One of the long-term aspirations of neuroscientists is to find ways to change activity in only certain parts of the brain while leaving the rest unchanged. If you are taking medication for depression, for example, the drug will impact the entire brain and clinicians have very limited control over where the drug goes and what it does. We already know that specific regions of the brain (and some of their connections) are dysfunctional in certain conditions but other regions can work perfectly well. This study provides us with the genuine potential to think about using ultrasound for more targeted interventions in people with a range of mental health conditions.
Associate Professor of Neuroscience and a UK Research and Innovation Future Leaders Fellow
It was very interesting to see that when we targeted two different brain regions, it resulted in different changes in GABA concentration. This suggests that some TUS protocols work well for certain parts of the brain and not so well for others. Or maybe there is another mechanism at play, like the fact that the region needs to be in a certain state for the intervention to work, and that is something we clearly need to explore more in future work.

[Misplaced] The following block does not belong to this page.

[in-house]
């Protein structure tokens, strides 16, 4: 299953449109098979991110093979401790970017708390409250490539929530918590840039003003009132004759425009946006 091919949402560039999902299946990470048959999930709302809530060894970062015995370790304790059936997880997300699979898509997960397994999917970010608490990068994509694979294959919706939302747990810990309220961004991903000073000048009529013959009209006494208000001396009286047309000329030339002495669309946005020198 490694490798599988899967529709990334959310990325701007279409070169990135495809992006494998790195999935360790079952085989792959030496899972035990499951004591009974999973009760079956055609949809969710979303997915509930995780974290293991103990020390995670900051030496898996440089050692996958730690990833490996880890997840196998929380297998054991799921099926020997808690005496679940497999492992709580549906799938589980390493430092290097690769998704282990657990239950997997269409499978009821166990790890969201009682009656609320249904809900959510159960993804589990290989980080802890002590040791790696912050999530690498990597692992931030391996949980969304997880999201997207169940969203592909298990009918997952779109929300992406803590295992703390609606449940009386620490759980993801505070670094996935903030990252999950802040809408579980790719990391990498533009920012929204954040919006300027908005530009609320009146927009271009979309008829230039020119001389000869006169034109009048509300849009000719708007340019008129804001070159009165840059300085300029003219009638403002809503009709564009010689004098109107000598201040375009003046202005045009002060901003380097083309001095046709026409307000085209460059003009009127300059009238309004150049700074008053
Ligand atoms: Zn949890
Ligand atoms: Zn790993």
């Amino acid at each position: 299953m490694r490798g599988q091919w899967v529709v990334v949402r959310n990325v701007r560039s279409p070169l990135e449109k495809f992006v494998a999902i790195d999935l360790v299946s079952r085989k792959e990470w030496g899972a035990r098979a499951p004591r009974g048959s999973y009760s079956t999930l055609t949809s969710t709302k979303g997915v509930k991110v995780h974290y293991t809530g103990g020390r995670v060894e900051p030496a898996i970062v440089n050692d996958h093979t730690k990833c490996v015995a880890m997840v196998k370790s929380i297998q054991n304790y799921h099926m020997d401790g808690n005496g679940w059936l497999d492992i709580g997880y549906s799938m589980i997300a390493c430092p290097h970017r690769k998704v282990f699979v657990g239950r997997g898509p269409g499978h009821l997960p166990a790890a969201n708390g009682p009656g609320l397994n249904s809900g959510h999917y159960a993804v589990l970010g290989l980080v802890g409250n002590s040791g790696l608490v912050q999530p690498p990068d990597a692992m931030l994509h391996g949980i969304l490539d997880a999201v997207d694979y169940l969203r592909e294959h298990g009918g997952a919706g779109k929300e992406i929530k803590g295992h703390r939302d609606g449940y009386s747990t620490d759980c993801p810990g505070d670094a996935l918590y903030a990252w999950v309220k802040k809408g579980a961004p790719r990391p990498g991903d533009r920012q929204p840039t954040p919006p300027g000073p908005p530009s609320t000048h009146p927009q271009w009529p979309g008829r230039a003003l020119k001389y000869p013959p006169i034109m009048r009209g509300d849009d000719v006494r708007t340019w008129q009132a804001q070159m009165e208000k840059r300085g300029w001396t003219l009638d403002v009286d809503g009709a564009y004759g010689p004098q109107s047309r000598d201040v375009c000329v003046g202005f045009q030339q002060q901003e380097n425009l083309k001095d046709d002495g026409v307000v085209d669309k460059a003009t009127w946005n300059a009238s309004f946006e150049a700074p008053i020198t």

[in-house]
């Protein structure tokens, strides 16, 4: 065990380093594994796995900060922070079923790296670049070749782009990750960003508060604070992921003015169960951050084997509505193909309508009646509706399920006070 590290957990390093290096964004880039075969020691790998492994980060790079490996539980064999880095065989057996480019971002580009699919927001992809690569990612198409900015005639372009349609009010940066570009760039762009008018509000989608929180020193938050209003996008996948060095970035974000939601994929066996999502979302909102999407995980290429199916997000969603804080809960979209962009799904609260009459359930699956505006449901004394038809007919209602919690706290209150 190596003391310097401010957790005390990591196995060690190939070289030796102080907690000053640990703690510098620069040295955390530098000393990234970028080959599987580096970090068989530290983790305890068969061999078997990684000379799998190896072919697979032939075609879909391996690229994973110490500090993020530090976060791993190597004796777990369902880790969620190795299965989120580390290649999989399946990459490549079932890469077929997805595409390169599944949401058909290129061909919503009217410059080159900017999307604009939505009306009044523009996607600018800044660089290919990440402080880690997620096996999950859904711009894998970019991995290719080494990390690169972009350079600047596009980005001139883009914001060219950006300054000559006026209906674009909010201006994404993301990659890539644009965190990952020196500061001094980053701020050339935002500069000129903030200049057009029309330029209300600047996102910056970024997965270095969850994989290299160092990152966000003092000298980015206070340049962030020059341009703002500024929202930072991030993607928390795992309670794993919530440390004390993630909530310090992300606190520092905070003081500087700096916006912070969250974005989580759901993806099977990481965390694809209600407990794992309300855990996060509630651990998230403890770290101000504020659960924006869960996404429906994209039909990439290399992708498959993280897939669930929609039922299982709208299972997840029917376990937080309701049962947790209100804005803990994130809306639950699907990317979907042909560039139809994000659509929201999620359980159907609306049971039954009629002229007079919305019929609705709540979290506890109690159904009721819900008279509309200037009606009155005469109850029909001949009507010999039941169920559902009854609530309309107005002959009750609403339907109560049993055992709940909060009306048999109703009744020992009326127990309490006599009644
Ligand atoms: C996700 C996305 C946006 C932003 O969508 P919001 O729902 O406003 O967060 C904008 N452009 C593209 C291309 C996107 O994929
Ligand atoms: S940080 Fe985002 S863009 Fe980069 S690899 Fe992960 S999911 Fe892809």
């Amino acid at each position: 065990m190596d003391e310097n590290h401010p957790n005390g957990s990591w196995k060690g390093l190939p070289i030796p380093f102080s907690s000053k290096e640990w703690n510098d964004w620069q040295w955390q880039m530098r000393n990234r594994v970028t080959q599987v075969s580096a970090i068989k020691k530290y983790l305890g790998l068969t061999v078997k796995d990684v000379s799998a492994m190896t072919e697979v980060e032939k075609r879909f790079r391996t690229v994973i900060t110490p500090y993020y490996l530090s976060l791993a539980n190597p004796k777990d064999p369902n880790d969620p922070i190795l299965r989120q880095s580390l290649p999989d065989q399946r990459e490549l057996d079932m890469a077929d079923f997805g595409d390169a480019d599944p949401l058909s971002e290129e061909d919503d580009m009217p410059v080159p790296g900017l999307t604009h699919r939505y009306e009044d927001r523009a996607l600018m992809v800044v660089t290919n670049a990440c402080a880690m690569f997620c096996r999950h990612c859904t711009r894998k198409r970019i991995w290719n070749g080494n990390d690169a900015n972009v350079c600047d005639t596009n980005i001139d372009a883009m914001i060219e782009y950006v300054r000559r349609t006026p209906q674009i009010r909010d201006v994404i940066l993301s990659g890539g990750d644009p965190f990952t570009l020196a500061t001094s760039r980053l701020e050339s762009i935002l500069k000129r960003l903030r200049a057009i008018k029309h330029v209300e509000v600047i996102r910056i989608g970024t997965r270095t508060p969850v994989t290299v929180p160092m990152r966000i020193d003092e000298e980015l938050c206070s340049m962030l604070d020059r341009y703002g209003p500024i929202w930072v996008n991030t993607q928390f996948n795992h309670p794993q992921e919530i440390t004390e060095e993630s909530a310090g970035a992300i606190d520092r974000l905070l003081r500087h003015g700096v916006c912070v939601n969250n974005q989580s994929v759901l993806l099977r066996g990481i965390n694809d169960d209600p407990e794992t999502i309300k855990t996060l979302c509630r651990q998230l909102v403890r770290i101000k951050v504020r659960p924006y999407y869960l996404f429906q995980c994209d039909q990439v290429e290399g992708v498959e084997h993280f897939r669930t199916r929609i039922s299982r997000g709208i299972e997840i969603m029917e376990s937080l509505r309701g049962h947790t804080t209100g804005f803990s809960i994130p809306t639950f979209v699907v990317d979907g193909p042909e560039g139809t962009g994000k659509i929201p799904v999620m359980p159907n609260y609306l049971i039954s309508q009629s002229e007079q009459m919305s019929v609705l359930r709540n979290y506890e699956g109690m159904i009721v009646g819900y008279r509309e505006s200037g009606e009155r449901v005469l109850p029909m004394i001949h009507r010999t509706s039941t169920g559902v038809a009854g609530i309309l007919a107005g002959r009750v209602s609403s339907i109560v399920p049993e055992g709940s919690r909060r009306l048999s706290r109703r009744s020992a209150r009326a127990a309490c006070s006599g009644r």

Postdoctoral Research Fellow
Brain Research & Imaging Centre
Faculty of Health
Exceptional clinical and academic learning, social engagement and research in medicine, dentistry, nursing, psychology and health professions.